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Pork Expo: Profitable Hog Prices Raise Producers' Spirits

by 5m Editor
15 June 2004, at 12:00am

IOWA - The unexpected return of profitable markets this year has lifted the spirits of hog producers who are attending the Pork Expo's educational seminars and other events, all with links to the pork industry.

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During a commodity roundtable held Thursday afternoon, representatives of the pork, cattle, corn and soybean industries presented their views to media and Expo attendees on the need of working together for the common good.

Pam Johnson, with the National Corn Growers research and business development action team, said about 60% of the nation's corn production is used in domestic livestock and poultry production. In the state of Iowa, two-thirds of the corn grown is used for livestock production.

Curt Raash, director of the Iowa United Soybean Board, said the combined U.S. livestock and poultry industries remain the No. 1 customer of U.S. soymeal.

"Whatever hurts the livestock sector hurts the corn industry," Johnson said, and added that is important for the corn growers to work closely with the livestock industry in addressing various issues that arise.

Johnson also said that a coalition has been formed from among the commodity groups to help livestock and grain farmers alike to operate within the environmental rules to be good stewards and to be successful.

Craig Christensen, president of the National Pork Board, said U.S. livestock and grain producers are being challenged by a number of issues such as environmental regulations, so it is important for the various sectors to work together.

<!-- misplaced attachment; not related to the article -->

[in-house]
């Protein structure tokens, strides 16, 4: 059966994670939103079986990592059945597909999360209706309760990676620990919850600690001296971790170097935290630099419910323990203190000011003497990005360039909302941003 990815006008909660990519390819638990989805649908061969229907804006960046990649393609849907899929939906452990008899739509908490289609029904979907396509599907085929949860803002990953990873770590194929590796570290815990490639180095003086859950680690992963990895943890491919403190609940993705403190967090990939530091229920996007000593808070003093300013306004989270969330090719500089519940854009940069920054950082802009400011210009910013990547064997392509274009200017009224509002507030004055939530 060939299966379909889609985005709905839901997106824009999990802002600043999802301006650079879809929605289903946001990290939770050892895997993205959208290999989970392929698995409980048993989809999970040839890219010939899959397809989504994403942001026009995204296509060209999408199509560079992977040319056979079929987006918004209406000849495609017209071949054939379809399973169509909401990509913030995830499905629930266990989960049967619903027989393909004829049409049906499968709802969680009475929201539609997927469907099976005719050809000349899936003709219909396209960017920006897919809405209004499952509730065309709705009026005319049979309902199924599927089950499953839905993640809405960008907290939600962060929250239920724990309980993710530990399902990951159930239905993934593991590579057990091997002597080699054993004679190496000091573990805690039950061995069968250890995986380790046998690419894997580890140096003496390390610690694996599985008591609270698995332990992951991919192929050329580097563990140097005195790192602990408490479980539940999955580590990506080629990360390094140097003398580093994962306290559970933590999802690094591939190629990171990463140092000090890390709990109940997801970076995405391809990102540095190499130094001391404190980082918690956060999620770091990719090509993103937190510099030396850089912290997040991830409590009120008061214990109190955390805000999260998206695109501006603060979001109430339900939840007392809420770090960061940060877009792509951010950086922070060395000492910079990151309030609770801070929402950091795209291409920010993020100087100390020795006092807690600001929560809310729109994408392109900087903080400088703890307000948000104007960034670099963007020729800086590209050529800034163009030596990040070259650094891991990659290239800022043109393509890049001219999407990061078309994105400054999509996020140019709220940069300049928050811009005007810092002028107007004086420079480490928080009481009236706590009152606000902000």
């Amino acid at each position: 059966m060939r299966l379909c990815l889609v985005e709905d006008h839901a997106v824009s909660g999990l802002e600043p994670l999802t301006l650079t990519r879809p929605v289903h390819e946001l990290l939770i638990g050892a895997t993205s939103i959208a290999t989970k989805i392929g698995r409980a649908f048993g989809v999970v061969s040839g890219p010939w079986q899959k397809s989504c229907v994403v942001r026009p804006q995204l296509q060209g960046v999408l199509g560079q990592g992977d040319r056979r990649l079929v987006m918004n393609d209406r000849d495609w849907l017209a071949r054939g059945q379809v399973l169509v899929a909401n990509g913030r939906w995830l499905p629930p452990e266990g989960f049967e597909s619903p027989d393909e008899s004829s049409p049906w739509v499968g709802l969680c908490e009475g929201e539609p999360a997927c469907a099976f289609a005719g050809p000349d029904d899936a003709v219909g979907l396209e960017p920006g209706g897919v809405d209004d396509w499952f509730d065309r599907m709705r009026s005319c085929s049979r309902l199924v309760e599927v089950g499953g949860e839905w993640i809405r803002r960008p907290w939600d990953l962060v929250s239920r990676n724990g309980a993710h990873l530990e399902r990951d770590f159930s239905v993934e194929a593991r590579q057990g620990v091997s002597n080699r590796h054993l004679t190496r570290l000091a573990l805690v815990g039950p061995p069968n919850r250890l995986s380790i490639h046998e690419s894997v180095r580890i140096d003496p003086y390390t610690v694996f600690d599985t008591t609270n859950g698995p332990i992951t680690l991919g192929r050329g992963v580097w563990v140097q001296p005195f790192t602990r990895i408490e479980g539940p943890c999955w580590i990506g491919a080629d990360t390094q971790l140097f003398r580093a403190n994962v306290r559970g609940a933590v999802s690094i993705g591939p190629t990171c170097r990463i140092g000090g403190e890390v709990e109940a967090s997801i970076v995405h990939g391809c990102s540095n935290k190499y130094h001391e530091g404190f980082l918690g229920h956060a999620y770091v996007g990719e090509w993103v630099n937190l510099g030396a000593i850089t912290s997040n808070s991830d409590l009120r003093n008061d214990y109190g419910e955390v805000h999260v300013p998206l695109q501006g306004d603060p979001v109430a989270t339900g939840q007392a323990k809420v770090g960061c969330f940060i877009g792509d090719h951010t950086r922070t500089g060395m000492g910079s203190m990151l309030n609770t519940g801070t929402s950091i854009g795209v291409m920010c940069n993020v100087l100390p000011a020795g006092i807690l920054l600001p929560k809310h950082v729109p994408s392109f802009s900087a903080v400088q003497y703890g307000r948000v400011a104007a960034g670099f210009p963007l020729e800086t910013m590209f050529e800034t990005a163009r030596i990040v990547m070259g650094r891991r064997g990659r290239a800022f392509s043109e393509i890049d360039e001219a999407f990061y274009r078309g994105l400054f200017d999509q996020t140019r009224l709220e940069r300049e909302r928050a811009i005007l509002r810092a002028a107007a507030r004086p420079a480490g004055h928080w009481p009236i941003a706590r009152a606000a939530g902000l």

Steve Meyer, president of Paragon Economics and a consultant to the NPB, said the single largest factor or demand driver for pork this year has been the increased popularity of low-carbohydrate diets. Demand for all species except turkey has increased by about 5%, he said.

Meyer said a key challenge for the meat industries will be to find how it can capture this demand boost on a permanent basis. "Some will be lost over time, but the goal is to hang on to it as much as possible," he said.

Meyer also said there is very inelastic demand for meats in general, and there is the potential to overproduce.

Other issues include changes that have occurred over several years in farming operations. Where once most farms produced crops as well as livestock, and most farms faced the same issues of dealing with livestock waste, now most farms are specialized. The panelists said that now, a grain-only farm may neighbor a livestock operation, and there is more potential for problems to develop between the two.

Glen Rowe, region 5 vice president of the National Cattlemen's Beef Association, addressed the issue of how U.S. consumers reacted to the case of bovine spongiform encephalopathy, or mad-cow disease, in December. He said the finding had very little effect on consumption even in the first 30 days after the case was discovered and virtually none beyond that.

Rowe credited safeguard steps that have been in place long before the discovery, and consumers remained confident in the safety of U.S. beef. He also a few more cases of mad-cow disease might be found with the increased testing of cattle set to begin by the U.S. Department of Agriculture.

The panelists agreed that the various commodity groups must be prepared to address issues proactively and be honest and forthright with the public.

There is export growth potential for each of these commodities, the panelists said. Meyer considers Asia as the greatest region of opportunity due to the large population in China and due to improving economies in the Asian countries.

The panelists also agreed that the commodity checkoff programs are very important in order for each to move forward and in working together to expand sales. The checkoff programs, particularly for cattle and hogs/pork, have been under fire. Cases against the beef and pork checkoff programs have been sent to the U.S. Supreme Court.

Source: eFeedLink - 15th June 2004

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5m Editor